Though many current spectrum issues potentially involve or affect GPS, this is an update on just two areas: ultra wide band (UWB) technology and its interference potential to GPS; and a brief synopsis of GPS issues coming before the International Telecom-munications Union (ITU) World Radio Conference (WRC). On the horizon are many other spectrum issues such as spectrum auctioning, Enhanced 911 services, other sources of in-band, out-of-band or near band interference, standards development, L5, et cetera. The over-all health of the industry is certainly in part reliant upon those who are actively working these and other spectrum issues.
Ultra Wide Band Technology and Potential for GPS Interference.
Recently, the FCC granted waivers to a portion of the Part 15 rules to three manufacturers of ultra wide band (UWB) technology. Further information on waivers can be obtained at www.fcc.gov/oet/waivers/. Some UWB technology can interfere with the acquisition and tracking of the GPS signal. Note that some implementations of this UWB technology span over 200 MHz of spectrum — right across L1, L2 and the proposed L5. It is anticipated that the FCC will take action within the next year to address this issue, most likely within a rule-making process.
It is necessary for the GPS community to characterize the potential levels of interference with credible data in order to have the regulatory process move forward in an informed manner. The application areas these UWB devices hope to fill are quite diverse. Some examples are collision avoidance for cars and other vehicles, detection of anomalies in bridges and road surfaces, detection of bodies in buildings, communications as well as others. Since these could become quite widespread and some UWB devices are known to cause interference to GPS, it is critical that this issue get appropriate attention.
The upcoming International Telecommunications Union (ITU) World Radio Conference (WRC) is scheduled for May-June, 2000 in Istanbul, Turkey. The ITU is the international regulatory body for spectrum management. Each member (that is, each paid up member nation) has one vote.
Prior to each WRC, a Conference Preparatory Meeting (CPM) is held to summarize the agreed upon preliminary views on all agenda item issues that will be discussed at the upcoming WRC. The language in the CPM text is very important since it may be the only background information some WRC delegates receive on certain issues. The meeting to finalize the language on the preliminary positions for WRC-2000 was held during the last two weeks of November in Geneva, Switzerland. A great deal of work was done to negotiate the appropriate CPM text language on not only the GPS issues but for other spectrum issues of importance as well. Even though it is critical to get the appropriate language in the CPM text, it represents only preliminary views — meaning these views can change even up to the last minute on the floor of the WRC debates. The key issues for GPS that will be discussed at WRC-2000 are discussed below.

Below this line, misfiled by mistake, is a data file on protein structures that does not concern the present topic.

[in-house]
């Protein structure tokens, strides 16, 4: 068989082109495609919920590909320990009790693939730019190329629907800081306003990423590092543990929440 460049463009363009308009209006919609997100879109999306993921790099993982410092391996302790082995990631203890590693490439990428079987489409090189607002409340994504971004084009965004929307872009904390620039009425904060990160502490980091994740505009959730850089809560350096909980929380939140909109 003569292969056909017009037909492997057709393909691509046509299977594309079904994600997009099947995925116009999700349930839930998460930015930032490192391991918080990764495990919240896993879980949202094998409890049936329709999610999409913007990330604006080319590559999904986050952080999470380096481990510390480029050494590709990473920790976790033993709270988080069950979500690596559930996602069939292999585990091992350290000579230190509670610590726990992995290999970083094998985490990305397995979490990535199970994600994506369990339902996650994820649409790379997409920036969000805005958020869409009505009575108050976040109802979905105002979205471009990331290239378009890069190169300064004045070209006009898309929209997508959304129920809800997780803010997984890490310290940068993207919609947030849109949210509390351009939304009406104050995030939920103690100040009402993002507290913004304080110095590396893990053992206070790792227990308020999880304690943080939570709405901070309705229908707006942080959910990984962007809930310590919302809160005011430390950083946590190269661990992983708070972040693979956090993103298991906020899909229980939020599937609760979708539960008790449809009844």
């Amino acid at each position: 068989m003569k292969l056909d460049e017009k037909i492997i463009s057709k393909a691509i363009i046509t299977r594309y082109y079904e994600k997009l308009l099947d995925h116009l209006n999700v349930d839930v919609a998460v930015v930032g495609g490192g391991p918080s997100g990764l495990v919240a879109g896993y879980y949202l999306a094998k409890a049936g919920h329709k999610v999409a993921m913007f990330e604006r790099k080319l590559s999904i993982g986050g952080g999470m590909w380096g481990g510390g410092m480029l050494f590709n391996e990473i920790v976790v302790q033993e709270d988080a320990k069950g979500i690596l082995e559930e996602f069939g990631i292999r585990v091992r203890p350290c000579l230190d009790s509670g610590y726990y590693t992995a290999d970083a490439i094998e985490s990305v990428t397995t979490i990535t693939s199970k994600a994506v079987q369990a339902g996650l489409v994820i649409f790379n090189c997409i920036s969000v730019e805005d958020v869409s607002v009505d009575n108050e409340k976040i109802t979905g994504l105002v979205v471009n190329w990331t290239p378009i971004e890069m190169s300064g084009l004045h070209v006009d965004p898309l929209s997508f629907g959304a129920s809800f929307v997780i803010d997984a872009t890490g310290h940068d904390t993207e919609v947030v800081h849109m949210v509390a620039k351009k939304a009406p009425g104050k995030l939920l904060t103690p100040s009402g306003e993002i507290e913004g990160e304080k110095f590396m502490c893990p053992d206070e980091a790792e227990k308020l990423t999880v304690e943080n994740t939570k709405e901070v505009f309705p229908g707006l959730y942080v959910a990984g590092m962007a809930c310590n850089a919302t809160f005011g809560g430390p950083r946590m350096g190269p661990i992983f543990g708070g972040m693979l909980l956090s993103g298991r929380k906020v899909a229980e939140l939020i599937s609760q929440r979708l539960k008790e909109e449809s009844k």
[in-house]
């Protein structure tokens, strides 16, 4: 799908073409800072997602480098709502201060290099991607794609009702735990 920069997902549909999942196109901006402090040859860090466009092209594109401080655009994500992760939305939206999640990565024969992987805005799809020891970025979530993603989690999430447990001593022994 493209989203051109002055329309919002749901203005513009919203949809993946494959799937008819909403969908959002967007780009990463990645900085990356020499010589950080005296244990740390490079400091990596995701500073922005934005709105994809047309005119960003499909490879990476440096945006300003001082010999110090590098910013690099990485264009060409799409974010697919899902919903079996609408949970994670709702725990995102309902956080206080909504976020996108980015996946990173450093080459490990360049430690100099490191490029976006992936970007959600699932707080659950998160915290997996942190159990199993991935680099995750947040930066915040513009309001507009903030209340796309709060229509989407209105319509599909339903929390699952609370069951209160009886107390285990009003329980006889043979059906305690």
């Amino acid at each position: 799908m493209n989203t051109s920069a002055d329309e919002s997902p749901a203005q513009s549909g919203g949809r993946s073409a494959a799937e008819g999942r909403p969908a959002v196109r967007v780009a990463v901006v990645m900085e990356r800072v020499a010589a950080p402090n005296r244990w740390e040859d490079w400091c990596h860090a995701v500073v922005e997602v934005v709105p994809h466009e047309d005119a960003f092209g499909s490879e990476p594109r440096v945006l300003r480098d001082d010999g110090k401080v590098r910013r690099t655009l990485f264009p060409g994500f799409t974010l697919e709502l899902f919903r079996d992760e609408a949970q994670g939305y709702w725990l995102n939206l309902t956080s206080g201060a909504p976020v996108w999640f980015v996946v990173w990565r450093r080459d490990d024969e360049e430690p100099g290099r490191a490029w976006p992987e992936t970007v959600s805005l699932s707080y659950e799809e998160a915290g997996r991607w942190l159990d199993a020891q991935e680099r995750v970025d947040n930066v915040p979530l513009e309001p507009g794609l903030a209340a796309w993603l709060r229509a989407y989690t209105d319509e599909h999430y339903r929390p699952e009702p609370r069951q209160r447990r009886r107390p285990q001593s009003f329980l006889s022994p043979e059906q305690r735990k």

MSS and GPS L1 Sharing Issue (Resolution 220), WRC-97 Agenda Item 1.9.
During the last WRC in 1997 (WRC-97) a new allocation was sought for mobile satellite ser-vices (MSS) from 1559-1567 MHz. The debate at WRC-97 led to “Resolution 220”. It called for a period of study to determine the feasibility of GPS and MSS sharing of 1559-1567 MHz through reallocation of that band to MSS on a Co-primary basis. Through multiple international technical studies, it was determined that sharing is not feasible. This is good news for anyone interested in the success of a Global Navigation Satellite System (GNSS). GPS is an accepted component of the GNSS per the Inter-national Civil Aviation Organization (ICAO).
The conclusion that sharing is not feasible was based upon international studies determining that MSS interference can occur to GPS navigation signals, thus potentially degrading safety-of-life aviation services using the GPS L1 signal. Clarification of the bandwidth for civilian applications (±20 MHz, registered band-width ±24 MHz) and pseudolite studies in the lower portion of the band were useful in driving to this conclusion. The pseudolite studies repre-sent the larger issue of expansion of radio navi-gation satellite service (RNSS) systems in the band and future evolution of GPS.
Nevertheless, the issue is still very much alive — INMARSAT’s withdrawal of interest in this spectrum does not stop the ITU action. Since WRC-97, a great deal of work has been accomplished on this particular issue. This has raised awareness and has gained support to not share the GPS L1 spectrum with MSS. INMARSAT-UK initiated this proposal at WRC-97. The subsequent withdrawal of interest by INMARSAT in this spectrum has caused some to believe the issue is settled. This is not so. Even though INMARSAT has withdrawn support for this proposal, the ITU process is in motion. CEPT and APT, the European and Asia-Pacific communications consortiums, respectively, supported some form of Resolution 220 at WRC-97. Should CEPT or APT withdraw their support for Resolution 220 this year, it certainly would be significant news; nonetheless, the issue would still remain open until the vote is finished at WRC-2000 suppressing Resolution 220.
Space-to-Space Allocation, WRC Agenda Item 1.15.2.
The United States is seeking to add a space-to-space allocation to the existing allocations for the bands containing L1 and L2. These allocations would support existing space operations and promote growth in space-based activities. These allocations move towards enabling future automation for earth-orbiting satellites that would result in cost and performance benefits. Growth of the space industry and how it is to move forward will be a dominant part of the next decade’s spectrum debates.
L1 and Fixed Services